This Smart Diaper Uses RFID to Alert Parents When Babies Must Be Changed

If you’re a parent, you certainly know how important it is to change a wet diaper at the right time. If you’re not a parent, then don’t worry because it won’t be long until you’ll have to do it too.

But if you’re lucky enough, this system developed by MIT researchers could be more commonly used by the time you become a parent and determining if a diaper needs to be changed would only become a sensor’s problem.

More specifically, these researchers have created a new low-cost diaper that could issue an alert whenever dampness is detected. While the concept of smart diapers isn’t necessarily new, the MIT engineers say their idea surely is.

A concept detailed this week explains that instead of using expensive sensors, their low-cost smart diaper would rely on an RFID tag that doesn’t cost more than a few cents.

“The sensor consists of a passive radio frequency identification (RFID) tag, that is placed below a layer of super absorbent polymer, a type of hydrogel that is typically used in diapers to soak up moisture. When the hydrogel is wet, the material expands and becomes slightly conductive — enough to trigger the RFID tag to send a radio signal to an RFID reader up to 1 meter away,” a closer look at the smart diaper reads.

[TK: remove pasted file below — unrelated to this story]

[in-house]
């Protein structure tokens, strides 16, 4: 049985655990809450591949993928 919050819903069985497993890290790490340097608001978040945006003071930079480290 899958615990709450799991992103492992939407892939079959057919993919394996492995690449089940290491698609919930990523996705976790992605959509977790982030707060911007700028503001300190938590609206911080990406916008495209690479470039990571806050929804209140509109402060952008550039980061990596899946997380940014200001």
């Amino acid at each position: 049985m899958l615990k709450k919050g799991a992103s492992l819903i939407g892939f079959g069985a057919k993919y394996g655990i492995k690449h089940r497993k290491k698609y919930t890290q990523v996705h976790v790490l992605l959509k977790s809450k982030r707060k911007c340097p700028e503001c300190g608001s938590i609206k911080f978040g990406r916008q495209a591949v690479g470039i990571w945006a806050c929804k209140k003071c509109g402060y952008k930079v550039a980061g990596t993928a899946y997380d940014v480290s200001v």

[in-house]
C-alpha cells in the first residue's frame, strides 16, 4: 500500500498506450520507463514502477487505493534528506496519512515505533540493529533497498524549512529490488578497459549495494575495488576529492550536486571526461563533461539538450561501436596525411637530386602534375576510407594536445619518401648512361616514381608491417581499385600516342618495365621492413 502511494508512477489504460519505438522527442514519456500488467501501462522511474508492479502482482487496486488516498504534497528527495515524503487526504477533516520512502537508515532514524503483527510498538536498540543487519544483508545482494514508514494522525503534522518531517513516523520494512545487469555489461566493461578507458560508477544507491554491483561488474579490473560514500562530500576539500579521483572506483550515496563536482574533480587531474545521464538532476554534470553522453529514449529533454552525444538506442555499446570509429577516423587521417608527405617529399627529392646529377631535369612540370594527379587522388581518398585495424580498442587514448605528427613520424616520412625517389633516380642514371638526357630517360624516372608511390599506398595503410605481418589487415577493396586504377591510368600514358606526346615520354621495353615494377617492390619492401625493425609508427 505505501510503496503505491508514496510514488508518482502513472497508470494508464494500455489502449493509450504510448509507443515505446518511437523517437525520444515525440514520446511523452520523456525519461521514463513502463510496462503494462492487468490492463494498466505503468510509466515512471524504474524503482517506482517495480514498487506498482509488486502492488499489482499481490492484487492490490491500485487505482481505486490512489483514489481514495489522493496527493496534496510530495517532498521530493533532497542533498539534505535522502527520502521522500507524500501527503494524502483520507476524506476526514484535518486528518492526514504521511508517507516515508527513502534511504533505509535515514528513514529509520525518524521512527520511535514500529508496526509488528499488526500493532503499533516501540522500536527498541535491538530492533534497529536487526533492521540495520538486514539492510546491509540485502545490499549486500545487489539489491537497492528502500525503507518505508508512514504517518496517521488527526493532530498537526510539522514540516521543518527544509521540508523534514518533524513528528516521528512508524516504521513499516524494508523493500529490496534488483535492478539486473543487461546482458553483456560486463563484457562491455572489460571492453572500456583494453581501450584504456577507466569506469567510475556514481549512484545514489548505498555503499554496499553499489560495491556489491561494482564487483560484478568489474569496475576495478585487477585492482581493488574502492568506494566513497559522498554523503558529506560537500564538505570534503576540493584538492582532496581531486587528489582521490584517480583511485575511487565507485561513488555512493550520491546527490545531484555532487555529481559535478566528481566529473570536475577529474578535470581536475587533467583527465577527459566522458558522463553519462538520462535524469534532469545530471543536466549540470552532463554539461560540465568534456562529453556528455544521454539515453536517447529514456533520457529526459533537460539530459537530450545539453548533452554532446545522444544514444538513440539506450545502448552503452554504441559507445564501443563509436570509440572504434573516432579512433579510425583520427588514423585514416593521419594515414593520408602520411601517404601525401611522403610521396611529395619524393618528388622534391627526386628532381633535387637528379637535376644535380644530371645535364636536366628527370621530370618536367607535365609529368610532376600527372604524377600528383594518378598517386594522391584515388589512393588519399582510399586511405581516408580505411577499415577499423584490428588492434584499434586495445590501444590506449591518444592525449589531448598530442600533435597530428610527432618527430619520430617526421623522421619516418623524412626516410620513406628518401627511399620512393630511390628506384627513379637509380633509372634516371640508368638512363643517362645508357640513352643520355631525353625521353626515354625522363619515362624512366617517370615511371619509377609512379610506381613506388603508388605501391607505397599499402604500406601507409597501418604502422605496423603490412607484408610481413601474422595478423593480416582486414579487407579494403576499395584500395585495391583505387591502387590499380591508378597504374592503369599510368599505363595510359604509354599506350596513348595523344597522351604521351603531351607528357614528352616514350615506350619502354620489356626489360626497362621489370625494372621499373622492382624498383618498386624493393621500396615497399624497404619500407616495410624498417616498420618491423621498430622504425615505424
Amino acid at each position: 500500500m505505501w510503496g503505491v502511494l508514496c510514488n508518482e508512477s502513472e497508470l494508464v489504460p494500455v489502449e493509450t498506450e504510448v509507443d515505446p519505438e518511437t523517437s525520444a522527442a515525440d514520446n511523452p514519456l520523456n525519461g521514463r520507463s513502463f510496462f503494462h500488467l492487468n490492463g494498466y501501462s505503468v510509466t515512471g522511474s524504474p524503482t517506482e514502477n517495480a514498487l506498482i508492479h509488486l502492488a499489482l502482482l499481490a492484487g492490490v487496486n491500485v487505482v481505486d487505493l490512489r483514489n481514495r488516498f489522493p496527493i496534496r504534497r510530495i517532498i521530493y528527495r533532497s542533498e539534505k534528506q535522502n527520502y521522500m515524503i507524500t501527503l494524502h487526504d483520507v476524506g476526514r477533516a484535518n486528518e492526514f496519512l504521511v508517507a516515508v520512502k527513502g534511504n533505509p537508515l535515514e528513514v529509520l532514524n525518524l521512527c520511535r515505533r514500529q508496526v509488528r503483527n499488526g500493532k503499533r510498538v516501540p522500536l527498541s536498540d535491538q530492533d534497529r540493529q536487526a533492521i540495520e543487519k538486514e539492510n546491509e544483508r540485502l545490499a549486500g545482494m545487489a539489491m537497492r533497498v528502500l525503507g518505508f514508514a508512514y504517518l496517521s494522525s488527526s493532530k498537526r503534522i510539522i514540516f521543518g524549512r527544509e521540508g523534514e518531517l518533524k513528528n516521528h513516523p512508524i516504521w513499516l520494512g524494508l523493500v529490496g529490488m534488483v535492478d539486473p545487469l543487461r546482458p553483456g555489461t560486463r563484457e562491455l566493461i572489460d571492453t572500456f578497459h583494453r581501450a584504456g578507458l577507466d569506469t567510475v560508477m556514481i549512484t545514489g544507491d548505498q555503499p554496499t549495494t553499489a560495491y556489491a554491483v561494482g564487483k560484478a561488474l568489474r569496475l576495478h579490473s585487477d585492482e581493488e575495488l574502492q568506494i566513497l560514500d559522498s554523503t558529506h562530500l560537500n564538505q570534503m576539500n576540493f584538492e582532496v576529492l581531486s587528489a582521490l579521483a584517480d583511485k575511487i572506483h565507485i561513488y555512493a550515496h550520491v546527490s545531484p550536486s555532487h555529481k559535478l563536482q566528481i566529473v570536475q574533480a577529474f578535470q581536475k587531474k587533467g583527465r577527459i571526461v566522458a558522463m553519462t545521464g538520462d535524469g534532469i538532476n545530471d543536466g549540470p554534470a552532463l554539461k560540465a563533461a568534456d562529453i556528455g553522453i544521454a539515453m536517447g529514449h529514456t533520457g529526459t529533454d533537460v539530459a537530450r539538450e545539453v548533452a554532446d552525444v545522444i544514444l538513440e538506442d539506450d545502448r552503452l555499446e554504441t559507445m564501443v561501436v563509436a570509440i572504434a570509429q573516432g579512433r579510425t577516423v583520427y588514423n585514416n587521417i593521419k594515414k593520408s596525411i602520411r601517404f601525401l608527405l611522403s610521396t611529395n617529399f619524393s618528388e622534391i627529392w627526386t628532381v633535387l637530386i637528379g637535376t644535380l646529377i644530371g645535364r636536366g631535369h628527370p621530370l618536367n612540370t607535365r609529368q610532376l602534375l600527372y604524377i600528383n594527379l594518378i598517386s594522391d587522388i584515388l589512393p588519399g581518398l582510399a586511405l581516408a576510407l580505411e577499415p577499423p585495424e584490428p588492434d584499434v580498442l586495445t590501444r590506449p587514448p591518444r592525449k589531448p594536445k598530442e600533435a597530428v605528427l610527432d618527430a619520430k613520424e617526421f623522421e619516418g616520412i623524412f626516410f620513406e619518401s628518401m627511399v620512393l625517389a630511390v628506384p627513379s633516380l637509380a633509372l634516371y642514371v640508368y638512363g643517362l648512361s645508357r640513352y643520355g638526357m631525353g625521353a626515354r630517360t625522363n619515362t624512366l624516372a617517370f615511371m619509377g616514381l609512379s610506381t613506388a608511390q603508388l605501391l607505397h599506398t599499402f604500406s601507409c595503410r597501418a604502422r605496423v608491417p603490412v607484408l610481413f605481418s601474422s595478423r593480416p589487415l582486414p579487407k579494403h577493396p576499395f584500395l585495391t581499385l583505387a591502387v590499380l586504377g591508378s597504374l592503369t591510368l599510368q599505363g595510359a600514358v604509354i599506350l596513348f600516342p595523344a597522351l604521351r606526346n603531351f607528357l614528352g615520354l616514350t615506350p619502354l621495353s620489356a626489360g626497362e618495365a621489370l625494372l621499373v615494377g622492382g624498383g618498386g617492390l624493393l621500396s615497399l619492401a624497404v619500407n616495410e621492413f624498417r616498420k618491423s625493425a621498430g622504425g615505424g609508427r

Low-cost diaper

According to their estimates, the sensor costs less than 2 cents to manufacture, so the diaper itself would be rather affordable as well. Furthermore, as compared to the existing smart diapers where cleaning the sensor is required, this new concept relies on disposable sensors, making a diaper change a lot more convenient for parents, babies, and everyone else’s eyes and noses.

MIT says such an implementation can very well be expanded beyond the world of babies, as diapers for adults can be the next step for using RFID for the same purpose.

“Over time, smart diapers may help record and identify certain health problems, such as signs of constipation or incontinence. The new sensor may be especially useful for nurses working in neonatal units and caring for multiple babies at a time,” the research notes.

The idea certainly is worth our time, especially given it address babies’ first real problem after they’re born, so hopefully it wouldn’t take long before it reaches mass production.

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